Parallel adaptive changes under replicated environmental conditions have been particularly valuable for understanding evolutionary processes in natural populations. One of the classical questions in evolutionary biology concerns whether different species and populations within species will adapt to the same agent of selection in the same way or whether the response will involve different traits and genes [1, 2]. Parallel genotypic adaptation appears to be frequent and occurs at all taxonomic levels from microbes and plants to humans [3, 4] and is likely to result in changes at a relatively small number of genes . For instance, the study of Colosimo et al.  demonstrated that selection on a single gene, ectodysplasin (Eda), is responsible for the parallel reduction of armor plates in freshwater populations of threespine stickleback Gasterosteus aculeatus. However, more complex physiological processes relevant in the context of parallel freshwater adaptation of threespine sticklebacks are influenced by several genes, each of small effect [7–10]. Using a survey of the published literature on parallel adaptation of independent lineages of natural populations, Conte et al.  concluded that divergence at loci under selection is most likely to be based on standing genetic variation derived from a common ancestor rather than mutations occurring de novo after divergence. Hence, probability of gene reuse is plausibly higher in closely related species, which are likely to show similar divergence at loci subjected to similar selection pressures .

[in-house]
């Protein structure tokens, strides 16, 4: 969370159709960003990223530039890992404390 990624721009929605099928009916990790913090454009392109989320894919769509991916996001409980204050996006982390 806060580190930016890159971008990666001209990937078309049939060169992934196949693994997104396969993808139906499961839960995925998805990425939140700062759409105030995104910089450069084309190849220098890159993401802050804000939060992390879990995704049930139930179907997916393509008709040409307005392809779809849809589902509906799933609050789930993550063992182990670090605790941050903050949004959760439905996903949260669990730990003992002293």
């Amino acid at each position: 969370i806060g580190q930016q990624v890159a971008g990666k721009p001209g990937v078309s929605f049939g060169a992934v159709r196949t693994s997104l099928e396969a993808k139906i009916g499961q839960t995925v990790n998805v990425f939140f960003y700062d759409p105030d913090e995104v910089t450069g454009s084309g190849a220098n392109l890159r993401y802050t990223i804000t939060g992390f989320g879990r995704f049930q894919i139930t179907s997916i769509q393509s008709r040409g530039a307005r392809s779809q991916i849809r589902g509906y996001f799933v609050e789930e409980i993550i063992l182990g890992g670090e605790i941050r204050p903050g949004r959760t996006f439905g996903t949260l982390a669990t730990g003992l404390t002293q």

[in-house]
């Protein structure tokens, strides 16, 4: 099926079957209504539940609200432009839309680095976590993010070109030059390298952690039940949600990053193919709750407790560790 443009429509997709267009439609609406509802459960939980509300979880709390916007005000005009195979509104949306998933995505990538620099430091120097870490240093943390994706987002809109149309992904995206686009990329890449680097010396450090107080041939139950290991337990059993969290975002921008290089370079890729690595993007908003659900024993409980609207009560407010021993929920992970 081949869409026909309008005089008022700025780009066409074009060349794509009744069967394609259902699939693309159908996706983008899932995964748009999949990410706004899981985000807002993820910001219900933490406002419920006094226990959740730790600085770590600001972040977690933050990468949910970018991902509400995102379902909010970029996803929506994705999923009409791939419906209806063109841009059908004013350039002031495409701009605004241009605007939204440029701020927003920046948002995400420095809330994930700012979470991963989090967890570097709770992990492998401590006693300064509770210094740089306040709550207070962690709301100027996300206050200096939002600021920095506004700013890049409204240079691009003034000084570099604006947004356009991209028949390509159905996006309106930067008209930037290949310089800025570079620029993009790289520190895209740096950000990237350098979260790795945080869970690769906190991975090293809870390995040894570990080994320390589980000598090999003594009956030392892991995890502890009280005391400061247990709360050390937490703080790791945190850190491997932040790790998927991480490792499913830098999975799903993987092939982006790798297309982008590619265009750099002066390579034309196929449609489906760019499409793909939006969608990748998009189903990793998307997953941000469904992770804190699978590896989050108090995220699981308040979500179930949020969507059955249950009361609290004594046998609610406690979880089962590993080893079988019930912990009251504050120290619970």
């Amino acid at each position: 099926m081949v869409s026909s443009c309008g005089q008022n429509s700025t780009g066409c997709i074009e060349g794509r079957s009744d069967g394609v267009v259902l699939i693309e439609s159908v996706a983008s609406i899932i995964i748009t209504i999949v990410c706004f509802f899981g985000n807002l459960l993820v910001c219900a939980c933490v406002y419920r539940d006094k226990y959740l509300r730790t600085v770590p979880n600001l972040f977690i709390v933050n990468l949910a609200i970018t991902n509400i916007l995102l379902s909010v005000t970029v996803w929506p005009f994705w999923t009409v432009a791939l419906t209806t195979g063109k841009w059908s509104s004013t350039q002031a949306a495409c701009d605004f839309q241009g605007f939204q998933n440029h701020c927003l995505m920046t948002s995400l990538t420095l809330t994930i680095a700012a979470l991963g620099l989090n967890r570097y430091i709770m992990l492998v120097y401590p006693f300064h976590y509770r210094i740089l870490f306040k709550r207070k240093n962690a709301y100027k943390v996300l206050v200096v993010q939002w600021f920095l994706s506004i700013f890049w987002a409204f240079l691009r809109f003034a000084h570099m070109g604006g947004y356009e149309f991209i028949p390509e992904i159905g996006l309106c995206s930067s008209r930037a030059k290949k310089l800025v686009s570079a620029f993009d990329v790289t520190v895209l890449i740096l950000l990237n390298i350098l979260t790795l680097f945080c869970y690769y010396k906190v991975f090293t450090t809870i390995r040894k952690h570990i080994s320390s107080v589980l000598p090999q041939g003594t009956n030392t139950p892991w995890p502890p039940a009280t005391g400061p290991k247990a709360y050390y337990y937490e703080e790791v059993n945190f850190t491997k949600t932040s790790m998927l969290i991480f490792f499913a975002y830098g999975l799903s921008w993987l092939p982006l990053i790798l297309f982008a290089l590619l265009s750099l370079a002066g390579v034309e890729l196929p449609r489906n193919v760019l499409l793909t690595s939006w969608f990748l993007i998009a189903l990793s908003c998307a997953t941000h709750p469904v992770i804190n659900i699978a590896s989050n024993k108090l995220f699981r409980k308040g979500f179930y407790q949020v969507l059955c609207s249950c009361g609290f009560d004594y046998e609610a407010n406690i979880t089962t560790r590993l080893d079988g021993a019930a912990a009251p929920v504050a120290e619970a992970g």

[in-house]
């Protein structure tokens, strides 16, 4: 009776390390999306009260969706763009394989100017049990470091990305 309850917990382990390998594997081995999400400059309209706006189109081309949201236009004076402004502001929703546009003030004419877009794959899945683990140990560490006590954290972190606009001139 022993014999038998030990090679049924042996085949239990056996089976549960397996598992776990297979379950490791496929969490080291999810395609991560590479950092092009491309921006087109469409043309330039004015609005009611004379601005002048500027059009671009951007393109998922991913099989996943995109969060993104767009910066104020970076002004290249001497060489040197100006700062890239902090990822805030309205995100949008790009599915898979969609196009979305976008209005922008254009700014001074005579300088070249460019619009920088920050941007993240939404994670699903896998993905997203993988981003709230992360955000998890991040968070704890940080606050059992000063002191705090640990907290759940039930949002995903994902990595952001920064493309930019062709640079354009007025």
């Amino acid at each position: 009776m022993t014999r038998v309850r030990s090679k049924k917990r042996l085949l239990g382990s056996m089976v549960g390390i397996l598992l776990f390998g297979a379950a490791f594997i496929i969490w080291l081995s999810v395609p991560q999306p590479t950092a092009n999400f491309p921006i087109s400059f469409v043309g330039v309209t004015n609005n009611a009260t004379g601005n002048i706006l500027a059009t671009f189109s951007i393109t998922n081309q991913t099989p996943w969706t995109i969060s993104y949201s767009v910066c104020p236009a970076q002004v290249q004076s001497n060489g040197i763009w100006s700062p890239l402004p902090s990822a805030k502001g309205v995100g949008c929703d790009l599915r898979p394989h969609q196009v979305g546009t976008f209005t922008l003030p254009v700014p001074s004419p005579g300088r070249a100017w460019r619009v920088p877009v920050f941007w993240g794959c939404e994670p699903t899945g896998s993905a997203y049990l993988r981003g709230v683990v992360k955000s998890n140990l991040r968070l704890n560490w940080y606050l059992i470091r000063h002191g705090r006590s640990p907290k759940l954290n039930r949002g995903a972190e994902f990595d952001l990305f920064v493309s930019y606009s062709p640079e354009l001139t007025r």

An excellent opportunity to test for genetic parallelism exists in the two North Atlantic eel species, the European eel (Anguilla anguilla) and the American eel (A. rostrata). Both species are morphologically almost indistinguishable, with the number of vertebrae being regarded as the best diagnostic character between species . Divergence time between the two species remains largely unresolved, encompassing between 1.5 and 5.8 million years [13–15]. Remarkably, although mitochondrial DNA lineages of the two species are reciprocally monophyletic , differentiation at nuclear loci is surprisingly low (FST = 0.055 ; FST = 0.018 ; FST = 0.06 ; FST = 0.09 ), suggestive of ongoing gene flow. In this sense, it is well established that the spawning grounds of the two species overlap in the Sargasso Sea and there is also overlap in spawning time . European and American eels are known to hybridize, with hybrids observed almost exclusively in Iceland [21–23]. Hence, the sister species status of European and American eel and the low but biologically significant gene flow makes them an adequate system in which to test the occurrence of selection at homologous loci within each species.